comscoreWomen Who Pick Their Own Surgeons Seem to Get More Experienced Care

Women Who Pick Their Own Surgeons Seem to Get More Experienced Care

Women who pick their own surgeons more likely to be treated by more experienced doctors.
Feb 20, 2007.This article is archived
We archive older articles so you can still read about past studies that led to today's standard of care.
YOU are the most important member of your treatment team. Every woman is different and every breast cancer treatment plan is different. When you're first diagnosed, an important part of your "homework" is getting involved in selecting the right doctor or doctors to take care of you.
A study shows that women who were involved in choosing their surgeon were more likely to have an experienced surgeon and be in an established cancer treatment program. This doesn't mean that a referral from a doctor you trust isn't valuable. But if you're referred to a doctor by a health plan or another doctor you don't know well, you might want to take some time to think about your options. Ask other women and other health care professionals which doctors and cancer programs they recommend. If you have time, you also might want to interview any doctors you're considering. Besides the doctor's skill and experience, the chemistry between you and your doctor should be right. Your relationship with your breast cancer doctor is one of the most important relationships of your life. It should be one that has good communication and trust.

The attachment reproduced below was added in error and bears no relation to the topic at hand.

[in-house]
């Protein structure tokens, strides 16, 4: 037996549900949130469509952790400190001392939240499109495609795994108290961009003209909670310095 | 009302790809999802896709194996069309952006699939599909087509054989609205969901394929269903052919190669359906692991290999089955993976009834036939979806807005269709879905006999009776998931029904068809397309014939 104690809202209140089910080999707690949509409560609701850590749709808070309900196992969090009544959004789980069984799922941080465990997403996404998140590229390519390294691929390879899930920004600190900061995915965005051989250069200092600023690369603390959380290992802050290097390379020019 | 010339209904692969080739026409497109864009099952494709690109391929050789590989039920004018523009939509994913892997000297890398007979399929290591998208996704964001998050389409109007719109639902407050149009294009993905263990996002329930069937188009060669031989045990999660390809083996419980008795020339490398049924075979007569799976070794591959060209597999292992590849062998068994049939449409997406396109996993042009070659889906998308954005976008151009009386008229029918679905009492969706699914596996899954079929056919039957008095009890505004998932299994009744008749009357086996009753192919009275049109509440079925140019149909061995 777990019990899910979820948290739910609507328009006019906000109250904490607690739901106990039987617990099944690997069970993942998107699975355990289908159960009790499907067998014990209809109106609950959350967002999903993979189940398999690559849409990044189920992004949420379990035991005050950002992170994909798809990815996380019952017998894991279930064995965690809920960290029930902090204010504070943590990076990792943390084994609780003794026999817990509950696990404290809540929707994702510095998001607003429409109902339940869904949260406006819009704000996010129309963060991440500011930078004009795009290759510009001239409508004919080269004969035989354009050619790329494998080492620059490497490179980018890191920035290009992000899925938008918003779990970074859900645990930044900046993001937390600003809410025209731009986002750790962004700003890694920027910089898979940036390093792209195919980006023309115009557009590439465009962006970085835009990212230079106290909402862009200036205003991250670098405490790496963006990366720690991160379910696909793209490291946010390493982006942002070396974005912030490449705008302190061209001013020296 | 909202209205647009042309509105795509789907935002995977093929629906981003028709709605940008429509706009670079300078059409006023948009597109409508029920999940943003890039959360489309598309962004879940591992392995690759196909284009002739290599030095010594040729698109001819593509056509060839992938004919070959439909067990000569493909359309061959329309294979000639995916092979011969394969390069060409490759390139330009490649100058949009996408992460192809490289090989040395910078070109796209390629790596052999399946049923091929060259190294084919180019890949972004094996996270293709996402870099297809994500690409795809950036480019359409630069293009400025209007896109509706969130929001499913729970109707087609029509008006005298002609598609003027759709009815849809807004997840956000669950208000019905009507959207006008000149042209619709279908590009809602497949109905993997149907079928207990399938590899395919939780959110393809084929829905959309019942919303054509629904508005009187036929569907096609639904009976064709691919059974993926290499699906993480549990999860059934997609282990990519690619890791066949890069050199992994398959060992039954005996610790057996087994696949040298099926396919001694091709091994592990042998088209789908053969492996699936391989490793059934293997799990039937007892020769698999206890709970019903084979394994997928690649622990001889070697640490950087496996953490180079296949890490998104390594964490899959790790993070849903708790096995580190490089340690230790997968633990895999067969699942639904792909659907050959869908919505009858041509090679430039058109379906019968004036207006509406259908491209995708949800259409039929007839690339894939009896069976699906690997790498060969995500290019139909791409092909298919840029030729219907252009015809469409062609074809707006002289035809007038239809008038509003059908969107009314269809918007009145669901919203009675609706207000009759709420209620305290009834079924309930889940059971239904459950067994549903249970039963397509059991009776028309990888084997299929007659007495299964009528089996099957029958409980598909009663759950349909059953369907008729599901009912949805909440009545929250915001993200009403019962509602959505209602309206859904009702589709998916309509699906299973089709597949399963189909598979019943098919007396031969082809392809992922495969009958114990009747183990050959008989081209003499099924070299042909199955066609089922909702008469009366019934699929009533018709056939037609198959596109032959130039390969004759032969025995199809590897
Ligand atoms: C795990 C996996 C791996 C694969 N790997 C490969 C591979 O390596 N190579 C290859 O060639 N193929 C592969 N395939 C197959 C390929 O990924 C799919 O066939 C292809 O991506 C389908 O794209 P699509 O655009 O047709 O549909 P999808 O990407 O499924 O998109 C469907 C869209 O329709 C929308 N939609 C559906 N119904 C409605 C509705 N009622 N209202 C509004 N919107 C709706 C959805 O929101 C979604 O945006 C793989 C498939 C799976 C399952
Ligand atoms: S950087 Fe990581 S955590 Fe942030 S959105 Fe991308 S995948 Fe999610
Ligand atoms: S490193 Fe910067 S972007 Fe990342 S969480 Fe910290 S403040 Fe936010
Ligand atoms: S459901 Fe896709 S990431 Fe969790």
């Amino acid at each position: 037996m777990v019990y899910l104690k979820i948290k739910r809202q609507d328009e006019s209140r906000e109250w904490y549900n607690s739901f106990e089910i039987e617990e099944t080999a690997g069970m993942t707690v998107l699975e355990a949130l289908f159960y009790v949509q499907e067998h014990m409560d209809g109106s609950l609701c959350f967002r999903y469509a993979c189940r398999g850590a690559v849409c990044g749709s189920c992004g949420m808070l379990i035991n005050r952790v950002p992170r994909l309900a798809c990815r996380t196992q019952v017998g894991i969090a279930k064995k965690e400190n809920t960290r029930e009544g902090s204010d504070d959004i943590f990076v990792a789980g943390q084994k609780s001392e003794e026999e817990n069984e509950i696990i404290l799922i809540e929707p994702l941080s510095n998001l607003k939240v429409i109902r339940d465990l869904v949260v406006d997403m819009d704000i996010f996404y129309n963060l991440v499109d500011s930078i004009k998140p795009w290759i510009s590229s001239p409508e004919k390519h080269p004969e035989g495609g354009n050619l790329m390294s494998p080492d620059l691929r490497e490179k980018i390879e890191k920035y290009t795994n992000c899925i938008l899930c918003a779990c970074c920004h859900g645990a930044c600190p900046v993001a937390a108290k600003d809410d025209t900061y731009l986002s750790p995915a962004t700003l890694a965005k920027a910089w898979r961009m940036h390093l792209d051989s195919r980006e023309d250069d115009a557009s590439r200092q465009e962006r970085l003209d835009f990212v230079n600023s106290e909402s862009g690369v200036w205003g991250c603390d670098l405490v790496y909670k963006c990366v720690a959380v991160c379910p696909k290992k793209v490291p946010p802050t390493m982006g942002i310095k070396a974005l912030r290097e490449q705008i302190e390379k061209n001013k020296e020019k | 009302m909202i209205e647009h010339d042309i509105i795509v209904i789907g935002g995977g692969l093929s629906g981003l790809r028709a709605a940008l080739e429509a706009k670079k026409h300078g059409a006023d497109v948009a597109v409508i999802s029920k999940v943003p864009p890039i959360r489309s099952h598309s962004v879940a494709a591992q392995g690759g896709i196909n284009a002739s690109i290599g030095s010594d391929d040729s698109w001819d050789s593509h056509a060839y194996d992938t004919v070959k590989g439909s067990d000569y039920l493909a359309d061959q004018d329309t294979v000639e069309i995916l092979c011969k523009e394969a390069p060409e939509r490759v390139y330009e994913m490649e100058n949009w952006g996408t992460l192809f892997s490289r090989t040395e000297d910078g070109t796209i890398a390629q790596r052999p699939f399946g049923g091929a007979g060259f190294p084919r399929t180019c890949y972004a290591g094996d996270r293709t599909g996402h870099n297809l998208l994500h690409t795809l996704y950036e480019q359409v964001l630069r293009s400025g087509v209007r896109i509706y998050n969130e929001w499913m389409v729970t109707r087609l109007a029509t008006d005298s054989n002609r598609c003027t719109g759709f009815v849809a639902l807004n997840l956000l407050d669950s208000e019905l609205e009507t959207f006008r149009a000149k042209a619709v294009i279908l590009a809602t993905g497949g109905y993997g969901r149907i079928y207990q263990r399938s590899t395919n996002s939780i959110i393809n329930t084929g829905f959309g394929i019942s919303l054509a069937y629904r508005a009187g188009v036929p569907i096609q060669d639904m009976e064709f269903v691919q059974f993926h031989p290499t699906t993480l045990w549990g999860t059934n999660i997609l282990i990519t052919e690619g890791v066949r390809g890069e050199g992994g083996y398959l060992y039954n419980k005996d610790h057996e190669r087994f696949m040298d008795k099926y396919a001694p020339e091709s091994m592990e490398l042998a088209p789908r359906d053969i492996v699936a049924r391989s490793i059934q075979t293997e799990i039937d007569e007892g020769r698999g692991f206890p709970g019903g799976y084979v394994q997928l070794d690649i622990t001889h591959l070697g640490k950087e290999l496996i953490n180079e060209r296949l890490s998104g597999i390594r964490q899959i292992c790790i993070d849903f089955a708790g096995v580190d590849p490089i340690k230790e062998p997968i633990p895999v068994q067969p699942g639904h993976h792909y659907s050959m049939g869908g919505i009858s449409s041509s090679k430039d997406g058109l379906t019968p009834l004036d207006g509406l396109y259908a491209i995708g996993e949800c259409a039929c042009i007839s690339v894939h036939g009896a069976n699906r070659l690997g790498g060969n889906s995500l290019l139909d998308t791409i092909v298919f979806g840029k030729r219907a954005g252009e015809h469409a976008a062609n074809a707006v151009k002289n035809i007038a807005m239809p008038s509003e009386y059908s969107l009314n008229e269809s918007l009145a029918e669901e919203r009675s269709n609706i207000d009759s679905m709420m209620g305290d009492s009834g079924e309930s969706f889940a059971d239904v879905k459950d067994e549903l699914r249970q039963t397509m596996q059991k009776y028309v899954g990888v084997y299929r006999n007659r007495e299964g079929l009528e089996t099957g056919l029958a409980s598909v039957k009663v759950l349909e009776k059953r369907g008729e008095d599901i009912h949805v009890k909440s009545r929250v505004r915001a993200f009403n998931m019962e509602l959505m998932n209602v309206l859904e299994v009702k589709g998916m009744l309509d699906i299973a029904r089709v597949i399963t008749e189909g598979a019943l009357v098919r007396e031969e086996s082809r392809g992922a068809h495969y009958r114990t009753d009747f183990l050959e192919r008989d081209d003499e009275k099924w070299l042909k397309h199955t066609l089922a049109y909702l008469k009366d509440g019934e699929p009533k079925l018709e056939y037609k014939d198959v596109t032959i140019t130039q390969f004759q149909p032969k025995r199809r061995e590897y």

Even after you've chosen a doctor, never be afraid to ask questions about anything, including alternative treatment options. If you have any doubts about the information you're getting or the recommended treatment, you can ask for a [second opinion]( "Reuters Health Information (2006-11-30): US study looks at second opinions in breast cancer"). You might decide to change doctors. This is OK. It's YOUR life and YOUR treatment team. Don't settle for anything less than what is best for YOU.

— Last updated on February 22, 2022, 10:07 PM

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